Germany powers France in cold despite nuclear u-turn
* Renewables, idled coal plants help Germany meet demand
* France sees price spikes as nuclear insufficient
* French nuclear future big debate point in elections
By Karolin Schaps
PARIS, Feb 14 (Reuters) - Germany came to the rescue of France during last week's cold snap by massively exporting electricity to its neighbour, silencing critics who slammed Berlin last year for abruptly shutting down 8 nuclear reactors after the Fukushima disaster.
Critics said such a decision would put Europe's electricity supply balance at risk and waved the possibility of widespread blackouts as a result.
"The cold snap was a situation most experts feared and we managed without bigger problems," said Stephan Schnorr, German power trader at utility Dong Energy.
Instead, it was France which suffered from supply tightness last week, pushing prices to two-year highs and prompting the grid to issue warnings urging the public to refrain from using electrical equipment, such as washing machines or coffee makers.
France, Europe's biggest electricity exporter, reverts to imports during peak demand periods.
France heavily relies on electric heating developed by successive governments to meet supplies generated by the country's 58 nuclear power reactors. Germany, however, uses a variety of heating methods including gas and fuel oil heaters.
This means that during cold snaps, French electricity demand goes through the roof, forcing the country to import at full capacity from its neighbours during peak demand.
When French demand reached a new all-time high last Wednesday, the country imported from Germany at full capacity in nearly all hourly blocks, grid operator data showed.
French electricity demand rises by 2,300 MW, or the equivalent of two nuclear power reactors, per one degree Celsius drop in temperatures, double the demand surge seen 20 years ago.
PRICE SPIKES IN FRANCE
While France was struggling with high demand, Germany, which houses 37 percent of the world's solar plants, relied on its growing renewable energy output and resurrected idled coal-fired plants to cover a rise in electricity demand.
A spokesman for Amprion, Germany's largest high-voltage network, said the situation on the network was very tense.
"Our colleagues are intervening on the network much more than usually, but everything is under control," he said.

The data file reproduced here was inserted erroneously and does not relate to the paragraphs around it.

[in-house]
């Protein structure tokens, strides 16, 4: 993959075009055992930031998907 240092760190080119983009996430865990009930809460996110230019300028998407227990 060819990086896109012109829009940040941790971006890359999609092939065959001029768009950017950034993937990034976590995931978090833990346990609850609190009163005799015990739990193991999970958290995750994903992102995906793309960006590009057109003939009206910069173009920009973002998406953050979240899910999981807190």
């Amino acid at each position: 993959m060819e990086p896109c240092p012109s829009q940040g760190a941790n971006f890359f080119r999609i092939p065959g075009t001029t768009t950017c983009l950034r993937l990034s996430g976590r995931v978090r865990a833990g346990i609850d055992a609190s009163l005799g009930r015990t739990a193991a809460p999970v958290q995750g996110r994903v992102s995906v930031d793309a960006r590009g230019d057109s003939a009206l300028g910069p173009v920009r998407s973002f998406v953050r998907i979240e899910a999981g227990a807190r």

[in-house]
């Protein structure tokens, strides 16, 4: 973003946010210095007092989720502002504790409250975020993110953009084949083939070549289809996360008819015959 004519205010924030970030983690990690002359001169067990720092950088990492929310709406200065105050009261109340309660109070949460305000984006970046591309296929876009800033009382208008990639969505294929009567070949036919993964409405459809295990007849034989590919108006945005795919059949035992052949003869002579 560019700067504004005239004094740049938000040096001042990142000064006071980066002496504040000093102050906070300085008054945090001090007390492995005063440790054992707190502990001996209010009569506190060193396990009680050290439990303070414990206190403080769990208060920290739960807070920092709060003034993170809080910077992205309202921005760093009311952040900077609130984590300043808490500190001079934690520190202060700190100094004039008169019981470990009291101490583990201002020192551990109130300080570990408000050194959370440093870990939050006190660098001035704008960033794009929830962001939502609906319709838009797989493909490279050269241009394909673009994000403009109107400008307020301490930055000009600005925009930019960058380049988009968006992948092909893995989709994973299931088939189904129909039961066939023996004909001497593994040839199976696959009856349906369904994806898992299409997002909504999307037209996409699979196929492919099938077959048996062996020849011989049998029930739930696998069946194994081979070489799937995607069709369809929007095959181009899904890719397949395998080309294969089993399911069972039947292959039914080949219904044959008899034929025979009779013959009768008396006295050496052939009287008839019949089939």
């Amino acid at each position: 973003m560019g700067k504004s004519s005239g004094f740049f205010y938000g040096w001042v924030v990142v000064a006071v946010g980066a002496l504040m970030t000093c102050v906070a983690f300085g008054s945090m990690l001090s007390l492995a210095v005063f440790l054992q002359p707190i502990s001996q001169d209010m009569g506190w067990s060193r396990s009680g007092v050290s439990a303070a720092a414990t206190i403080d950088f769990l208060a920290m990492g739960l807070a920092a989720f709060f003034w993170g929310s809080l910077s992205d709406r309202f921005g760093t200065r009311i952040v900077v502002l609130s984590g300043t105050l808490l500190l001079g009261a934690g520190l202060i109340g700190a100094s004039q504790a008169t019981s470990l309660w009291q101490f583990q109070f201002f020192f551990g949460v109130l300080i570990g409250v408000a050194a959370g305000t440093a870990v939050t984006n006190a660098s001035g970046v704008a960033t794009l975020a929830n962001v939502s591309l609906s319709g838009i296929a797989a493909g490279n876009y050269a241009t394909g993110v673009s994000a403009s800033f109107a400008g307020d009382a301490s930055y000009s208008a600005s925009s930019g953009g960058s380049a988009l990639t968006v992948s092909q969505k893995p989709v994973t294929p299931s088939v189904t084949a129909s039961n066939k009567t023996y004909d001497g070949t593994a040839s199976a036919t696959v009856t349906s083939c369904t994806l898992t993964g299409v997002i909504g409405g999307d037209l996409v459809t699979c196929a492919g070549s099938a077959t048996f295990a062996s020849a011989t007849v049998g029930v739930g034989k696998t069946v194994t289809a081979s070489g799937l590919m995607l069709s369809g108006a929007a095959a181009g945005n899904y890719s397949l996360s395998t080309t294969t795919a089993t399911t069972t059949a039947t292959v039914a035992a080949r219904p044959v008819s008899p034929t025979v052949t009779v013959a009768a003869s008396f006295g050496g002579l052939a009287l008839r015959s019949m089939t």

By contrast, France, the world's most nuclear dependent nation which faces presidential elections in April, last week experienced supply tightness which led to dreaded price spikes predicted by experts.
French day-ahead power for peakload delivery, the 0800-2000 CET period when demand is highest in the day, rose as high as 628 euros per megawatt-hour (MWh) on the EPEX Spot electricity exchange on Feb. 9, more than four times higher than the previous day.
France's electricity demand has been reaching new record highs nearly every winter as 30 percent of homes use electric heaters and as many as 65 percent of new homes are heated using electricity.
"One million mobile electric heaters are sold in France every year, give or take, especially in large spaces," said Jean Bergougnoux, a former chief executive of French energy giant EDF .
"Many of them are used during cold periods, in poorly heated locations and/or poorly insulated ones," he added.
The government has defended high use of power for heating by arguing its nuclear power plants provide steady supply, but record prices have put this in doubt.
Socialist presidential candidate Francois Hollande has vowed to cut France's dependence on nuclear power and to shut down its oldest nuclear plant on the German border if elected, making nuclear power one of the main issues of the election campaign.
In contrast, President Nicolas Sarkozy's centre-right government is trying to convince voters that nuclear power plants should run as long as possible nearly a year after the Fukushima disaster in Japan shook the world.
The government on Monday published a report saying electricity bills would rise less in the years to come if the country prolongs the lifespan of its ageing nuclear reactors. (Editing by Muriel Boselli and James Jukwey)